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This runic stone is the first time “Danmark” (Denmark) is named as such.

Hewn in 985, Harald’s stone states:  “King Harald bade this monument be made in memory of Gorm his father and Thyra his mother, that Harald who won himself all Denmark, Norway and made the Danes Christians.”

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The third side of Harald’s stone (above) features a male figure. Jim Karachi, the founder of Bluetooth technology, thought this was Harald, and being a fan of Denmark’s first king, used this figure (adding a mobile fan and a laptop to the illustration)

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and the runes for “H” and “B” for his logo.

Later he discovered it was actually Christ, not Harald, on the rune. No matter, Christ would be just as apt to use a cell phone to text his disciples and a computer to pen his sermons as Harald could have used it to call on his Viking bros.

Speaking of Jesus, Christianity had been moving north for awhile. Two bishops, most likely under orders from the big guy sitting in Rome, brought Christianity to the Baltic Coast. One, Willebrord (658-739) came from Ireland and later served as the Bishop of Utrecht. Evidently he didn’t have a lasting affect, at least not on the Danes. One hundred years later, Ansgar (801-865) actually established churches in Hedeby, Birka, and Ribe. He became the Archbishop of Hamburg-Bremen. But, Harald is taking credit for making Christianity his country’s religion.

What I really enjoy is seeing how these pre-Christian beliefs of Teutonic mythology populate our daily lives:  Tuesday comes from TYR (god of war); Wednesday, ODIN  or WODEN (Supreme god); Thursday, TOR (god of thunder); and, Friday, FRIGGA (wife of ODIN and representing love and beauty).

The runic stones sit in front of a church which dates from about 1100 C.E. It’s uncertain where they first stood, but Gorm’s, after being used for a bench in front of the church, was placed in its current location around 1632. Glass displays encase both of these fascinating pieces of rock. You can just make them out to the right of the people figures below. (Photo taken atop the South Mound.)

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The church is situated between two man-made hills as illustrated by this 1591 drawing.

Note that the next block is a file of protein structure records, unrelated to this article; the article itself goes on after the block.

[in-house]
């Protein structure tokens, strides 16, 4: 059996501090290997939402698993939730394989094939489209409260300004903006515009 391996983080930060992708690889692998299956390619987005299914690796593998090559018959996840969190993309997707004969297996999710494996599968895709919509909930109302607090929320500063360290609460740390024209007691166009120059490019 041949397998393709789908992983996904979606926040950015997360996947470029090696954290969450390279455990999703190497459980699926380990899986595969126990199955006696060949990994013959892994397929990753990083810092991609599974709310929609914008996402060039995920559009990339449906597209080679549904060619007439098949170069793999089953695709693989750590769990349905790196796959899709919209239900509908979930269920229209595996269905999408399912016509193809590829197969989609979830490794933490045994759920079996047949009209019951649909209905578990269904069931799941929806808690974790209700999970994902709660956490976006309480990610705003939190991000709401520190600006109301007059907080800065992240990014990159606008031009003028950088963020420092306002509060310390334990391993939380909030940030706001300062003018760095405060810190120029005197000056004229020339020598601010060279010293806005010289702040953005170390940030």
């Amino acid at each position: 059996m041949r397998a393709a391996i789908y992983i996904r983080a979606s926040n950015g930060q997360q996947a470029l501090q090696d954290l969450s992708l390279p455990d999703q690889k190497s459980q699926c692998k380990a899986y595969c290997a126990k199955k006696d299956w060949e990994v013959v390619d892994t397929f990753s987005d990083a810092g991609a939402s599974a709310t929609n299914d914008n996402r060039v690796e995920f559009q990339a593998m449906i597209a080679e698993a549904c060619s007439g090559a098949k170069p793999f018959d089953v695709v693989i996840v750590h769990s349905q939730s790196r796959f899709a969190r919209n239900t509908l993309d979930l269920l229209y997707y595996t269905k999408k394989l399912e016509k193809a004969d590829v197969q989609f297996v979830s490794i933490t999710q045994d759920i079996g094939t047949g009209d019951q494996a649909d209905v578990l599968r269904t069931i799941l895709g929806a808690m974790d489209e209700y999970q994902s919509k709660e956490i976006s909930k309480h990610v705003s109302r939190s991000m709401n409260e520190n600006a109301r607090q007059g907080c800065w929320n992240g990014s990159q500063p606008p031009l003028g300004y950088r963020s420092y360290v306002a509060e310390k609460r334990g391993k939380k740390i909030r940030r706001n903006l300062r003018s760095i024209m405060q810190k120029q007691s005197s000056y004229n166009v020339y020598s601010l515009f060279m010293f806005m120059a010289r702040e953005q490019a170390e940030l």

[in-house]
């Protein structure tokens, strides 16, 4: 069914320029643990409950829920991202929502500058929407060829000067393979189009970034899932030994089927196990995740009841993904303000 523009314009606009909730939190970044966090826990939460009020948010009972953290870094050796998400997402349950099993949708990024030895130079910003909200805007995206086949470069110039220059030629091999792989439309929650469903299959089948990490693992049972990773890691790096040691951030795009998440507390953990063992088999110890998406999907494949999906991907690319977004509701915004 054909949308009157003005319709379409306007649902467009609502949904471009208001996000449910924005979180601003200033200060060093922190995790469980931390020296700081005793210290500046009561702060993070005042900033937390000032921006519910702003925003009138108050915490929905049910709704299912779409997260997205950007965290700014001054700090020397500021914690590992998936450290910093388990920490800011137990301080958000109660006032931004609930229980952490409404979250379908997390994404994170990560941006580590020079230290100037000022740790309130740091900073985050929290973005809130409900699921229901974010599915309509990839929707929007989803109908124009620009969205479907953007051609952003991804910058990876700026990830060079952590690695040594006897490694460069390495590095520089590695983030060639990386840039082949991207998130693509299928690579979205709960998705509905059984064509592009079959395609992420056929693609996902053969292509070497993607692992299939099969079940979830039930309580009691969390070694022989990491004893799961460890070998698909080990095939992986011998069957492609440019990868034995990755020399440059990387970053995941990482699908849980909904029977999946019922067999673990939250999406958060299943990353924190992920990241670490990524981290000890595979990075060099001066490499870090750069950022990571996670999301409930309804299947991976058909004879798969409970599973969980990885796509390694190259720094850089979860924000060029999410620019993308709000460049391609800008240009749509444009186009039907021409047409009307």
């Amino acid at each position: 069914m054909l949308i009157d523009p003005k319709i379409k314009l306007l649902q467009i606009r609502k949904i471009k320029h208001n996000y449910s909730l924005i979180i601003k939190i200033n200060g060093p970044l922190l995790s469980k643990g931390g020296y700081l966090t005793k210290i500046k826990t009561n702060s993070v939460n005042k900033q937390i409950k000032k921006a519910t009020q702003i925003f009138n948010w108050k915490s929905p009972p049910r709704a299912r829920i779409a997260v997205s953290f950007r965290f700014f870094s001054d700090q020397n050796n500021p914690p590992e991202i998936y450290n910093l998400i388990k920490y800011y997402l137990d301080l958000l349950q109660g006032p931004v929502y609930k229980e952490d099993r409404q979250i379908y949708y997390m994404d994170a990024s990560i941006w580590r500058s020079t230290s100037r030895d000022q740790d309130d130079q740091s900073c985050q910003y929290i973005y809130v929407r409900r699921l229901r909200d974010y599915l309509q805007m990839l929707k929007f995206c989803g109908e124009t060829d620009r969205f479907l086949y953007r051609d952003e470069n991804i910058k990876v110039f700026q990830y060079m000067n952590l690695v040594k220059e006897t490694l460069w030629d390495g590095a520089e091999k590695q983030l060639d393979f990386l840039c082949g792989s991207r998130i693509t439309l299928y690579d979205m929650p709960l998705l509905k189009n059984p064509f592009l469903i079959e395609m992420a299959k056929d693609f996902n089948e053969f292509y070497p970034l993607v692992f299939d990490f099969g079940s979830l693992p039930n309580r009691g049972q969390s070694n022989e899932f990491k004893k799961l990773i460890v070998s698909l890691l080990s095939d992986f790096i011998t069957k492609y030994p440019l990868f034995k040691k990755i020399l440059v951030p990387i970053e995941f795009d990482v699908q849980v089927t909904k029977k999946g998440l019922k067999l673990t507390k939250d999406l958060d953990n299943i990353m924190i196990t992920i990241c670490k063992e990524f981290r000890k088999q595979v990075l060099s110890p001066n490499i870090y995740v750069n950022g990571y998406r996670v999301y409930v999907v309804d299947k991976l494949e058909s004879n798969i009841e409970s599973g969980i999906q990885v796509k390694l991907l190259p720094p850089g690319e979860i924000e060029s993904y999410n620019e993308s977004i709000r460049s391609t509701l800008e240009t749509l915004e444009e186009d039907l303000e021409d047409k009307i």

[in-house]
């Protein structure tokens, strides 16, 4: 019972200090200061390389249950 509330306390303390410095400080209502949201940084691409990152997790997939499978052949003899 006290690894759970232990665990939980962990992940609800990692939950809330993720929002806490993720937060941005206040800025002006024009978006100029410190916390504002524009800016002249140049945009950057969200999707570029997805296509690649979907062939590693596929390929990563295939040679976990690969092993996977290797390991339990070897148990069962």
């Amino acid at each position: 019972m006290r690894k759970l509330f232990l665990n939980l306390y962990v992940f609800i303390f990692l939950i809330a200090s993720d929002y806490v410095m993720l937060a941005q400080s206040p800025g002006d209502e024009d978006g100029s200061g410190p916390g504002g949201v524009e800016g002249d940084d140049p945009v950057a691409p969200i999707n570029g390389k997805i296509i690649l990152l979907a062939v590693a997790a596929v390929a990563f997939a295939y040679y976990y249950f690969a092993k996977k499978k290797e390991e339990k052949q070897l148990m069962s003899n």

The North mound held a burial, possibly Gorm, whose body was later re-interred under the church (where the white zig or zag is marked in stone below).

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We climbed the South Mound, which is the larger of the two, yet didn’t serve as a grave, whereas the North one (below) did.

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Surrounding the area is a wooden palisade erected by Harald in the late 960s. With a height of about 14 feet and a circular length of almost a mile, this wooden barrier protected a Viking settlement where remnants of three longhouses have been found. Today white concrete pillars represent the original site of this 1,000-year-old wall.

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Within the palisades two rows of granite stones were discovered. When pieced together they formed an outline of a ship; yet, no reason has been sufficiently explained for its existence.

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A new museum provides information on this historical birthplace of Denmark. In spite of feeling a lot of display space was wasted, the exhibits were helpful in our understanding what we’d be seeing once outside.

We finished touring and stopped in for a–yes, Carol M.W.–a coffee :). The friendly owners welcomed us and explained the increasing crowd outside was awaiting the arrival of the Jule Man (Santa Claus). Interestingly, Jule comes from the winter Viking celebration, Jól, when they toasted to the gods for the start of lengthening daylight.

With his arrival it was our departure (you can see people standing on the South Mound in the background), and we left for another church, this time Ribe Cathedral, standing in the oldest town in Denmark. We ended up spending the night here, and for $65 managed not only to get the typical room & breakfast, but a room with a private bathroom (he upgraded us) as we were the only ones staying there. An advantage traveling in the off season.

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The next morning we walked down the truly quaint cobble-stoned lane surrounded by water

to this extremely imposing religious building.

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St. Ansgar (the guy mentioned above, but now he’s a ‘saint’?) asked for and received permission to build a church on this site in 850 or so. Two hundred years later the core of the current Romanesque-style building was constructed following those found in the Rhineland. Subsequent years other structures were added and parts renovated resulting in what we saw:  another cathedral filled with tons of important architecture and relics.

And, once again, I could inundate you with the 60 items to see (check out the self-guiding brochure). But, I’ll spare you except for some of the highlights:

A ‘sanctuary’ door knocker from about 1225 – if you touched this you were afforded asylum by the church according to medieval law. Looks like Max is safe.